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Two Utah health insurance companies have come under scrutiny for sharp price increases — one as high as 19 percent.

Trustmark Life Insurance Company wants to raise premiums by 18.9 percent for 2,956 of its Utah customers, all workers at small businesses; nearly $50 a month more on average, or $600 a year. United Healthcare is looking to slap a 14 percent rate hike on two of its small employer plans.

The price hikes are the first to be flagged by the Utah Department of Insurance since it began vetting increases of 10 percent or higher, a requirement of federal health reform.

The agency reviews all rate hikes, and last September began singling out double-digit increases for special scrutiny, publicizing them on a website and accepting consumer comment.

Consumers have until mid-April to give input on the Trustmark and United filings, said assistant insurance commissioner Tanji Northrup. An actuary will then review data supplied by insurers to determine whether they are justified, which usually takes about 60 days, said Northrup.

Publicizing steep hikes is something insurers have likened to public shaming, but the Obama administration pushed as a way to inform and empower consumers.

Only individual plans and small group policies — which together cover just under a third of all insured Utahns — are subject to review; large-employer plans are not.

States have broad discretion in determining whether increases are fair or exorbitant. How Utah treats the Trustmark and United filings could signal how heartily regulators embrace their new enforcement role.

Trustmark has been chided before. Last year, the Illinois-based insurer proposed rate hikes of 13 percent in five states that were deemed "unreasonable" by federal officials. The insurer was spending a low percentage of premium dollars on actual medical care and its projected costs were based on unreasonable assumptions, officials said.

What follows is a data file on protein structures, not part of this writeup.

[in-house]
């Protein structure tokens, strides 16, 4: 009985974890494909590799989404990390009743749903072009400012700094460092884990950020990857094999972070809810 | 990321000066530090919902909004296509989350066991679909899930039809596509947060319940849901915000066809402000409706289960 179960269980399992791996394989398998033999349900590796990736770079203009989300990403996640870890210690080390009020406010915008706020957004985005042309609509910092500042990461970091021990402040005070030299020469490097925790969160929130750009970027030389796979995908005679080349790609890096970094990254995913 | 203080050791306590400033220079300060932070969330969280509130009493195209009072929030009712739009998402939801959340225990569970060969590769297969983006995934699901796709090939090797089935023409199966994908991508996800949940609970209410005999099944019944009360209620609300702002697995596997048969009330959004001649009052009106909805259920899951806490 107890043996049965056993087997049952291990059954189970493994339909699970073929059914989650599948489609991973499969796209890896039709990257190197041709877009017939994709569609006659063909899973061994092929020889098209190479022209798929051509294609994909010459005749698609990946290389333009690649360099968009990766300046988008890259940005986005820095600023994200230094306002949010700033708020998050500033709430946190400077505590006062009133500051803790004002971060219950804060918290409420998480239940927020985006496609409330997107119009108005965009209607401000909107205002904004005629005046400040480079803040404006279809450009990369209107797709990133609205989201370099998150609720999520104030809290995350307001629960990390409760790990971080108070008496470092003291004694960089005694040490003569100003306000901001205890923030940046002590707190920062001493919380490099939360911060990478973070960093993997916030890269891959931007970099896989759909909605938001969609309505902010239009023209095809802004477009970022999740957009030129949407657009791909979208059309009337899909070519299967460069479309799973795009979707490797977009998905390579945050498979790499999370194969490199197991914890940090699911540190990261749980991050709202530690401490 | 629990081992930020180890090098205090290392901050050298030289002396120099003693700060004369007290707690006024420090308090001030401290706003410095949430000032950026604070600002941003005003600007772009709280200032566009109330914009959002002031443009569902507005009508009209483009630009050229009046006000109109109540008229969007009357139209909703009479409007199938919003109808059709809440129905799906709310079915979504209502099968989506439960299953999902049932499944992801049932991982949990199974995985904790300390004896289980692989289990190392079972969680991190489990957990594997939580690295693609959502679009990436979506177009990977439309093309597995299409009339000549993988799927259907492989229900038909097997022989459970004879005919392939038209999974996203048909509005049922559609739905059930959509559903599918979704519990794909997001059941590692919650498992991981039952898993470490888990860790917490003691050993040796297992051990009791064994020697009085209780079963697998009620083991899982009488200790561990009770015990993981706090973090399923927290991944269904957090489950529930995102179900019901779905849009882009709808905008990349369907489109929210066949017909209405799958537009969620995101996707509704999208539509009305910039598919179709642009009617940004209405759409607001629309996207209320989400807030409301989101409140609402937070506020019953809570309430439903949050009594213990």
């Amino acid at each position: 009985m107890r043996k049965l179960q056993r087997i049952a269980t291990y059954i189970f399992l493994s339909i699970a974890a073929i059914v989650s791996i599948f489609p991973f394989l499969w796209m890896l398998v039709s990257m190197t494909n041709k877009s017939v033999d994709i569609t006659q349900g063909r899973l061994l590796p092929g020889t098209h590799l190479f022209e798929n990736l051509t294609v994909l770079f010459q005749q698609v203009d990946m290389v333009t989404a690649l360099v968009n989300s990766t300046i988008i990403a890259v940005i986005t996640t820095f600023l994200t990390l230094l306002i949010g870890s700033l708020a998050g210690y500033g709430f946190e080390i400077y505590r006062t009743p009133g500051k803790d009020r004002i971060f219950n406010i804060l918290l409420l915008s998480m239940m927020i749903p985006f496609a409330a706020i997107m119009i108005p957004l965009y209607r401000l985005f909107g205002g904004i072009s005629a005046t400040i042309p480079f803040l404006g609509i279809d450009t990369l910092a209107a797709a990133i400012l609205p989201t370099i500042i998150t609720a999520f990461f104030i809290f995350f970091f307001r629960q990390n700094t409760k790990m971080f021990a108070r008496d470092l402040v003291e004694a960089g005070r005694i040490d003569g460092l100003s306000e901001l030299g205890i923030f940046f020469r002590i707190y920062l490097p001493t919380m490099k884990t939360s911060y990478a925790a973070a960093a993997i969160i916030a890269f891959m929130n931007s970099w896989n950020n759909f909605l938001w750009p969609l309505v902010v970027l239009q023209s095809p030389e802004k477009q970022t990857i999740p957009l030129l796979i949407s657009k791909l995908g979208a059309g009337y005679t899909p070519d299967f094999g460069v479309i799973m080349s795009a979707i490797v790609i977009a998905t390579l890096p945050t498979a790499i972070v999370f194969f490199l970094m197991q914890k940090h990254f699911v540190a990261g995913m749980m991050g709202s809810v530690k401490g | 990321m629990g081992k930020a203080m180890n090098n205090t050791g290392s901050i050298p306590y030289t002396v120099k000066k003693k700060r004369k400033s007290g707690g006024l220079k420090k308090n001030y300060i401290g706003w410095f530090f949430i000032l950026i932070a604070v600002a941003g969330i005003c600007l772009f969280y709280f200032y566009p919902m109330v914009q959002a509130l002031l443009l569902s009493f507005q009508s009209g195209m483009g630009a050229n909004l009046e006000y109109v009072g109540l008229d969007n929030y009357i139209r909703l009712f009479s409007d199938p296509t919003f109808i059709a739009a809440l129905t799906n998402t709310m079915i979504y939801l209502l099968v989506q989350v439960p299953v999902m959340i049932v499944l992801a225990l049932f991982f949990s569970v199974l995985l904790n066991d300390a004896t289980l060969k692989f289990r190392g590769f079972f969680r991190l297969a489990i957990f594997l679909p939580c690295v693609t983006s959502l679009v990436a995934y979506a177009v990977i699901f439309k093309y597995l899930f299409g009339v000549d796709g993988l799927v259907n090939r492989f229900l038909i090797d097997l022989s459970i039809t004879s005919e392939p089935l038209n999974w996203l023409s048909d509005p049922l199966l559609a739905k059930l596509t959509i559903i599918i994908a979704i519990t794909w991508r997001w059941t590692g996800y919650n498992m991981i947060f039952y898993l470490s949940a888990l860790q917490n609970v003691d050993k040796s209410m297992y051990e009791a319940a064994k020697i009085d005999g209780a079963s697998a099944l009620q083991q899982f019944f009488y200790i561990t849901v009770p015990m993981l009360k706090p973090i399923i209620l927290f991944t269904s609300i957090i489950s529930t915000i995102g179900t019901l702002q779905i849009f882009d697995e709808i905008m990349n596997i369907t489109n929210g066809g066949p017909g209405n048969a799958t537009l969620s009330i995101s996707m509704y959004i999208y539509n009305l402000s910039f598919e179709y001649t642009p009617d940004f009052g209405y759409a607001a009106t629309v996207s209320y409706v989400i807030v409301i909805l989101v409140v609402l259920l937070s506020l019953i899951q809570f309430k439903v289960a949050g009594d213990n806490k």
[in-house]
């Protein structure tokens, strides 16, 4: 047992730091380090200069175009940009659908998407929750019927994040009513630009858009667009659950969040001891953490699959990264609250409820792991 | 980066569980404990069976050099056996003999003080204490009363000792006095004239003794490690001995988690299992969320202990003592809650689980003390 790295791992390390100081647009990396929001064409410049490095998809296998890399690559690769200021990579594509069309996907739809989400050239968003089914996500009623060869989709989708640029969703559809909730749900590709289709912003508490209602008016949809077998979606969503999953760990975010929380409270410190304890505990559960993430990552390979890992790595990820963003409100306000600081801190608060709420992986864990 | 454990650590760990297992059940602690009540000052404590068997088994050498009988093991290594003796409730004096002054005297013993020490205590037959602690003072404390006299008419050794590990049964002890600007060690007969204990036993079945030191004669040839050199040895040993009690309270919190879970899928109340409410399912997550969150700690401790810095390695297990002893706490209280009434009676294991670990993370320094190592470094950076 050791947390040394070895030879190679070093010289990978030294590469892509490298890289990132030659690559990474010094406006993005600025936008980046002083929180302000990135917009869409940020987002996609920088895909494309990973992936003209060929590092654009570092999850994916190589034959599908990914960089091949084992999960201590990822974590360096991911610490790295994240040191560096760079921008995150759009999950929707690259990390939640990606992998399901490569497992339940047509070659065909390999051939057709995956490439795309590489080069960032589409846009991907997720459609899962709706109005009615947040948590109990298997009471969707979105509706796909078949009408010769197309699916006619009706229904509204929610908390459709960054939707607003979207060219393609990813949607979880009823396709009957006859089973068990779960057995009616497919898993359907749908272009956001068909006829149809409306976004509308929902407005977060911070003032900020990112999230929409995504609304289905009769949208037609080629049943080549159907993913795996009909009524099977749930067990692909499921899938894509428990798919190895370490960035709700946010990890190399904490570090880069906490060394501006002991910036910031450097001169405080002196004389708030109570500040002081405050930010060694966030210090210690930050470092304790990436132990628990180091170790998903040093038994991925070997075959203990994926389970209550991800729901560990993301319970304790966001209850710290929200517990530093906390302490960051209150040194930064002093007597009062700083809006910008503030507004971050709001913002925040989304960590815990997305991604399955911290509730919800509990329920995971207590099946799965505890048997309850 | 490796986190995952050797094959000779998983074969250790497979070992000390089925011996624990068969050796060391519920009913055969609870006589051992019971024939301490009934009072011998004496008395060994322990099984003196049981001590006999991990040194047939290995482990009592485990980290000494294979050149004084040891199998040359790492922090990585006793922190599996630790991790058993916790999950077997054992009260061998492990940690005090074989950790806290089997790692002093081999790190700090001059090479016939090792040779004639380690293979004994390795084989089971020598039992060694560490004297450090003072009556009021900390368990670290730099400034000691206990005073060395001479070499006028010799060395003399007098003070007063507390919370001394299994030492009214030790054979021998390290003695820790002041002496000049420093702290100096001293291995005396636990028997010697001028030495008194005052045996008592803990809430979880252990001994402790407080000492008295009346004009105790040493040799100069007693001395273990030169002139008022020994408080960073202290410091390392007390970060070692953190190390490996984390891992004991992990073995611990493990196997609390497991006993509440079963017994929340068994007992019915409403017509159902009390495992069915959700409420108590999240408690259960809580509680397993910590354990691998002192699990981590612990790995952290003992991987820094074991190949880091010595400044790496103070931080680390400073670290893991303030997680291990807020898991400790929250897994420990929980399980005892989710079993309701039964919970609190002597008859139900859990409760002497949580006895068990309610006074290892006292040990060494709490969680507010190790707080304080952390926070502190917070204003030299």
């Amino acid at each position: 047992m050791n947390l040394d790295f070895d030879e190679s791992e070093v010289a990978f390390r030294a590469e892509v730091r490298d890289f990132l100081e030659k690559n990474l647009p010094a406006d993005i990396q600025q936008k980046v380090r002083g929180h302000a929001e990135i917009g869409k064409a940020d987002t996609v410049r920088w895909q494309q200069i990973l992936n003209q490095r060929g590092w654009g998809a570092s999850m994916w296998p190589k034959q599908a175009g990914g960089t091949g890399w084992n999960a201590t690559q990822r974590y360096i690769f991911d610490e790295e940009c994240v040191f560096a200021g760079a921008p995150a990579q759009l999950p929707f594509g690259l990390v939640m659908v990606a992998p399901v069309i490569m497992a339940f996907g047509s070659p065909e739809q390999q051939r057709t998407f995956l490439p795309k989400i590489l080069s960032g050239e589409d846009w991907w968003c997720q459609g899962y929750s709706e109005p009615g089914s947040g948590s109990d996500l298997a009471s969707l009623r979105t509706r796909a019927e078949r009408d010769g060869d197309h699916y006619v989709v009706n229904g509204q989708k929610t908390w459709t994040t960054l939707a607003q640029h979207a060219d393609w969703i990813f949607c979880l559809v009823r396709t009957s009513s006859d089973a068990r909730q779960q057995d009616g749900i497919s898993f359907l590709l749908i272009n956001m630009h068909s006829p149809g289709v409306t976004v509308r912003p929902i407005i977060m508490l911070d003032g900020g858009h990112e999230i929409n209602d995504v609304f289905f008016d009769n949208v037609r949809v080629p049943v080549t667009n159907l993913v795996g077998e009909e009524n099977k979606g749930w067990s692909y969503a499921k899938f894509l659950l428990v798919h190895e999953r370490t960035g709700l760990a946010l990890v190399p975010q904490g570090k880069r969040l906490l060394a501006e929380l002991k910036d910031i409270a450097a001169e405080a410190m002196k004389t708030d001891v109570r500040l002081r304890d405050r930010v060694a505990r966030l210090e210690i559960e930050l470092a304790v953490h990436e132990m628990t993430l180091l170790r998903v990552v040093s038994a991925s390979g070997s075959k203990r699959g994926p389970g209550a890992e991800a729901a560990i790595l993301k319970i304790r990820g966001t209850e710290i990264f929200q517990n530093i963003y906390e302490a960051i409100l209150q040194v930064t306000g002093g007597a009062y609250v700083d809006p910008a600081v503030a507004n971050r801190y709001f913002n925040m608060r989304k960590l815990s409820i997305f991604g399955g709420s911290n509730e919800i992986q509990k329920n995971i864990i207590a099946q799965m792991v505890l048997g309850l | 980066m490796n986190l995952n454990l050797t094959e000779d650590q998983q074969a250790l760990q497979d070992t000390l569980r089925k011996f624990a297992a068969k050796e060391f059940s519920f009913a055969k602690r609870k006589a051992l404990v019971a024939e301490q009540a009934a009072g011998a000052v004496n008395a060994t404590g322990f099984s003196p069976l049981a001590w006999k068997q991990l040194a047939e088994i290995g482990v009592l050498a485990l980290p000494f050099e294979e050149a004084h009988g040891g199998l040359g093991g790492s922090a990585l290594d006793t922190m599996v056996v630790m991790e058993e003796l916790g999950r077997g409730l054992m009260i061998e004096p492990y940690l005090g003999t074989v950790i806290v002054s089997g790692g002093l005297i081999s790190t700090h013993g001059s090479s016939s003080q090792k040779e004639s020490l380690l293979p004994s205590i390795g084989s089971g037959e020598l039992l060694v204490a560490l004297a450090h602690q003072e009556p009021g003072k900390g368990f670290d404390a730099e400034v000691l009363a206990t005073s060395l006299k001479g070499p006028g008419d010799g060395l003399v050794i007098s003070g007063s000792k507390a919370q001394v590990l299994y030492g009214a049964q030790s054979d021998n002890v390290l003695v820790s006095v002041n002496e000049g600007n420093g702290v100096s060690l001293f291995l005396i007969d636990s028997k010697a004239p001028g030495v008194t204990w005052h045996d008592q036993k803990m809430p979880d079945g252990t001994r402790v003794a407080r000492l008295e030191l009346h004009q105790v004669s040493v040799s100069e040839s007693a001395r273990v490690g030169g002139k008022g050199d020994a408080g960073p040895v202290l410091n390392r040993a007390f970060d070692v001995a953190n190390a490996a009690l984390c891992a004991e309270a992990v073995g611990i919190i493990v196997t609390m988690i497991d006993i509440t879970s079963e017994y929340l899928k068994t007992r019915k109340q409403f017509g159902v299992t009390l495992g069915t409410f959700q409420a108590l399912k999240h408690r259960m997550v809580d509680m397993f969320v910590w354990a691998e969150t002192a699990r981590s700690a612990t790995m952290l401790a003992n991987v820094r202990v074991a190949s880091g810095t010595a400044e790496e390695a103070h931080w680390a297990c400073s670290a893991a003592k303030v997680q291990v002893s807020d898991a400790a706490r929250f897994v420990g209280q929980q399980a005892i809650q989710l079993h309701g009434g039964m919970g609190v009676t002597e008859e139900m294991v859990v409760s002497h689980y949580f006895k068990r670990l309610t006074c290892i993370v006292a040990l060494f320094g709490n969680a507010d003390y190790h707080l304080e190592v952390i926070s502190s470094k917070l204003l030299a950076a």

Trustmark says bumping rates in Utah is "necessary to ensure the continued financial soundness" of the company, according to an explanation provided the state.

The company said it expects to pay 13 percent more in medical claims next year due to patients using more health care and provider networks charging more — but should still post a profit.

That contradicts federal data showing much slower growth in health spending as recession-weary Americans cut back on medical care. Also, Trustmark based spending projections on the behavior of clients outside Utah, which has the lowest per capita health spending in the country.

United Healthcare predicts losing money as claims grow about 12 percent; they rose 7 percent last year. The company did not give regulators a "plain language" explanation for the hikes, as required by law.

The company is still working on a response and insists regulators misunderstood its rate filing. "We don't expect rates to grow over the [10 percent] threshold," said a spokesman Will Shanley.

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